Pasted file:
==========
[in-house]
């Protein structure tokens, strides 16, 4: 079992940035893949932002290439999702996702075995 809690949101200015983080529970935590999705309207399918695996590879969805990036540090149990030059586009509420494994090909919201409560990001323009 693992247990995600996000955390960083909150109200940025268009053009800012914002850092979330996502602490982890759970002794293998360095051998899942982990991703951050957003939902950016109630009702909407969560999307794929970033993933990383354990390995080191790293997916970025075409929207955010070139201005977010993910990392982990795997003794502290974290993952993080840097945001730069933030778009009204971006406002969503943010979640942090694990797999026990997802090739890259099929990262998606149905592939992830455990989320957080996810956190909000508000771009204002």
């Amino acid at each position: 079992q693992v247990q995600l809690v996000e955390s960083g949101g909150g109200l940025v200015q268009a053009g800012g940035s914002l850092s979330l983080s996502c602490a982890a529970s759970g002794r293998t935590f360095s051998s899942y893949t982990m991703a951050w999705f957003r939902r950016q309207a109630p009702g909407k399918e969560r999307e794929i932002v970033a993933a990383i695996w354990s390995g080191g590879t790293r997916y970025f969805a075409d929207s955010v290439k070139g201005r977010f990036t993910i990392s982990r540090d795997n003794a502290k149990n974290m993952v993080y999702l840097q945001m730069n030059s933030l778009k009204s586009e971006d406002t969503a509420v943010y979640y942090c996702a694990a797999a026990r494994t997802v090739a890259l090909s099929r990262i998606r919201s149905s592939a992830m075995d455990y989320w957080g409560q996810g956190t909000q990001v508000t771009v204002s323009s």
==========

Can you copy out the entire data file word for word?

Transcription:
[in-house]
């Protein structure tokens, strides 16, 4: 079992940035893949932002290439999702996702075995 809690949101200015983080529970935590999705309207399918695996590879969805990036540090149990030059586009509420494994090909919201409560990001323009 693992247990995600996000955390960083909150109200940025268009053009800012914002850092979330996502602490982890759970002794293998360095051998899942982990991703951050957003939902950016109630009702909407969560999307794929970033993933990383354990390995080191790293997916970025075409929207955010070139201005977010993910990392982990795997003794502290974290993952993080840097945001730069933030778009009204971006406002969503943010979640942090694990797999026990997802090739890259099929990262998606149905592939992830455990989320957080996810956190909000508000771009204002």
């Amino acid at each position: 079992q693992v247990q995600l809690v996000e955390s960083g949101g909150g109200l940025v200015q268009a053009g800012g940035s914002l850092s979330l983080s996502c602490a982890a529970s759970g002794r293998t935590f360095s051998s899942y893949t982990m991703a951050w999705f957003r939902r950016q309207a109630p009702g909407k399918e969560r999307e794929i932002v970033a993933a990383i695996w354990s390995g080191g590879t790293r997916y970025f969805a075409d929207s955010v290439k070139g201005r977010f990036t993910i990392s982990r540090d795997n003794a502290k149990n974290m993952v993080y999702l840097q945001m730069n030059s933030l778009k009204s586009e971006d406002t969503a509420v943010y979640y942090c996702a694990a797999a026990r494994t997802v090739a890259l090909s099929r990262i998606r919201s149905s592939a992830m075995d455990y989320w957080g409560q996810g956190t909000q990001v508000t771009v204002s323009s």